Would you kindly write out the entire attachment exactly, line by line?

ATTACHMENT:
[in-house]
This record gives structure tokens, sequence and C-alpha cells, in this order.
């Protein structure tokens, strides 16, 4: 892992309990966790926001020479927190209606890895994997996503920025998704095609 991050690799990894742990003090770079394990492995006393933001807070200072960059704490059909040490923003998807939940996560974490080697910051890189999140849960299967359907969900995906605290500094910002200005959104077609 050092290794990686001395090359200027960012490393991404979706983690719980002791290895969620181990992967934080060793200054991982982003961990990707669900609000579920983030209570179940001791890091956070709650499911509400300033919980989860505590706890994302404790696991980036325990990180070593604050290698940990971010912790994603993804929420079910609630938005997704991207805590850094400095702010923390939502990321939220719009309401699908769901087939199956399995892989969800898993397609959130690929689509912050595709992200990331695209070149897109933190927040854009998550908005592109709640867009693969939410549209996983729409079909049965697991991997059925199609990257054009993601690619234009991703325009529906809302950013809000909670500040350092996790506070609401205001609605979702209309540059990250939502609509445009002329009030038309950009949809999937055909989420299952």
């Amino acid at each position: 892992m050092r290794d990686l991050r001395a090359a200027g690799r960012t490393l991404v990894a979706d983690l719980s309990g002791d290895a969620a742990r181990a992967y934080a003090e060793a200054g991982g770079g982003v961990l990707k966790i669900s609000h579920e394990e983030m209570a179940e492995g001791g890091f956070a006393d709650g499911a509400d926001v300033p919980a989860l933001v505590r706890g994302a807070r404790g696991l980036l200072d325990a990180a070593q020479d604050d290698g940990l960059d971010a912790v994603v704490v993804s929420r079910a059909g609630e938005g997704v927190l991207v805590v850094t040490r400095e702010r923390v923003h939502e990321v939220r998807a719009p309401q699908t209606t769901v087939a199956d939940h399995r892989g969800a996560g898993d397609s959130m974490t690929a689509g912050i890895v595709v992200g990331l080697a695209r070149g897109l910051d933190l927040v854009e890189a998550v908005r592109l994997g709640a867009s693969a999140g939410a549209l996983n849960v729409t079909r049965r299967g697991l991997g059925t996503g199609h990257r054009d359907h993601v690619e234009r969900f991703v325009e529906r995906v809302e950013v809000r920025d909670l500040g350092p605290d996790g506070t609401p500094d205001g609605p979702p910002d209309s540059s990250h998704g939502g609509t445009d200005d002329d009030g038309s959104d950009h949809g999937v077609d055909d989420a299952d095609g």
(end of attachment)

[in-house]
This record gives structure tokens, sequence and C-alpha cells, in this order.
């Protein structure tokens, strides 16, 4: 892992309990966790926001020479927190209606890895994997996503920025998704095609 991050690799990894742990003090770079394990492995006393933001807070200072960059704490059909040490923003998807939940996560974490080697910051890189999140849960299967359907969900995906605290500094910002200005959104077609 050092290794990686001395090359200027960012490393991404979706983690719980002791290895969620181990992967934080060793200054991982982003961990990707669900609000579920983030209570179940001791890091956070709650499911509400300033919980989860505590706890994302404790696991980036325990990180070593604050290698940990971010912790994603993804929420079910609630938005997704991207805590850094400095702010923390939502990321939220719009309401699908769901087939199956399995892989969800898993397609959130690929689509912050595709992200990331695209070149897109933190927040854009998550908005592109709640867009693969939410549209996983729409079909049965697991991997059925199609990257054009993601690619234009991703325009529906809302950013809000909670500040350092996790506070609401205001609605979702209309540059990250939502609509445009002329009030038309950009949809999937055909989420299952």
């Amino acid at each position: 892992m050092r290794d990686l991050r001395a090359a200027g690799r960012t490393l991404v990894a979706d983690l719980s309990g002791d290895a969620a742990r181990a992967y934080a003090e060793a200054g991982g770079g982003v961990l990707k966790i669900s609000h579920e394990e983030m209570a179940e492995g001791g890091f956070a006393d709650g499911a509400d926001v300033p919980a989860l933001v505590r706890g994302a807070r404790g696991l980036l200072d325990a990180a070593q020479d604050d290698g940990l960059d971010a912790v994603v704490v993804s929420r079910a059909g609630e938005g997704v927190l991207v805590v850094t040490r400095e702010r923390v923003h939502e990321v939220r998807a719009p309401q699908t209606t769901v087939a199956d939940h399995r892989g969800a996560g898993d397609s959130m974490t690929a689509g912050i890895v595709v992200g990331l080697a695209r070149g897109l910051d933190l927040v854009e890189a998550v908005r592109l994997g709640a867009s693969a999140g939410a549209l996983n849960v729409t079909r049965r299967g697991l991997g059925t996503g199609h990257r054009d359907h993601v690619e234009r969900f991703v325009e529906r995906v809302e950013v809000r920025d909670l500040g350092p605290d996790g506070t609401p500094d205001g609605p979702p910002d209309s540059s990250h998704g939502g609509t445009d200005d002329d009030g038309s959104d950009h949809g999937v077609d055909d989420a299952d095609g």